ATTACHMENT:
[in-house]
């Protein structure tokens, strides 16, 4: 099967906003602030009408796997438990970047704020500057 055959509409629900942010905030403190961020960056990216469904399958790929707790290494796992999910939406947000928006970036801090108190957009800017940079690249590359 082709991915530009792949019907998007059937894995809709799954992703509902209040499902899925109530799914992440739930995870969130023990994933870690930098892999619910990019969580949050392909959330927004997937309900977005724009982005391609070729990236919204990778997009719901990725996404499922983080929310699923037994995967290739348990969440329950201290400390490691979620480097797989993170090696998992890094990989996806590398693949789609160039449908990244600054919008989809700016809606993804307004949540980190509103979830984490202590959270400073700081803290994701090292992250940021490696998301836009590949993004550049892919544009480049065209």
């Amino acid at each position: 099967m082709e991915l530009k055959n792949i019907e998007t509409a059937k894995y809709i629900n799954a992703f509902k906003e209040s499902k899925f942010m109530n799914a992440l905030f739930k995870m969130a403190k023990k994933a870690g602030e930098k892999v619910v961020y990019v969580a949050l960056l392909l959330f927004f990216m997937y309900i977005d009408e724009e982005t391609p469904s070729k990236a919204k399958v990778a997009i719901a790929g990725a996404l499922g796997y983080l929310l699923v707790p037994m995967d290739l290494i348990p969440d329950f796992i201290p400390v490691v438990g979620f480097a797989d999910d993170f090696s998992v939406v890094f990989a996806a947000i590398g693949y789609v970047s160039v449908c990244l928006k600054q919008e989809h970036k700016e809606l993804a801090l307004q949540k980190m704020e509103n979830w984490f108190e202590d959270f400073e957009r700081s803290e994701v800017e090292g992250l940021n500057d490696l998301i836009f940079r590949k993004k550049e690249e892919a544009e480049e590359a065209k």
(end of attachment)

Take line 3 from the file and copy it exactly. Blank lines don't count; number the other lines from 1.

């Amino acid at each position: 099967m082709e991915l530009k055959n792949i019907e998007t509409a059937k894995y809709i629900n799954a992703f509902k906003e209040s499902k899925f942010m109530n799914a992440l905030f739930k995870m969130a403190k023990k994933a870690g602030e930098k892999v619910v961020y990019v969580a949050l960056l392909l959330f927004f990216m997937y309900i977005d009408e724009e982005t391609p469904s070729k990236a919204k399958v990778a997009i719901a790929g990725a996404l499922g796997y983080l929310l699923v707790p037994m995967d290739l290494i348990p969440d329950f796992i201290p400390v490691v438990g979620f480097a797989d999910d993170f090696s998992v939406v890094f990989a996806a947000i590398g693949y789609v970047s160039v449908c990244l928006k600054q919008e989809h970036k700016e809606l993804a801090l307004q949540k980190m704020e509103n979830w984490f108190e202590d959270f400073e957009r700081s803290e994701v800017e090292g992250l940021n500057d490696l998301i836009f940079r590949k993004k550049e690249e892919a544009e480049e590359a065209k």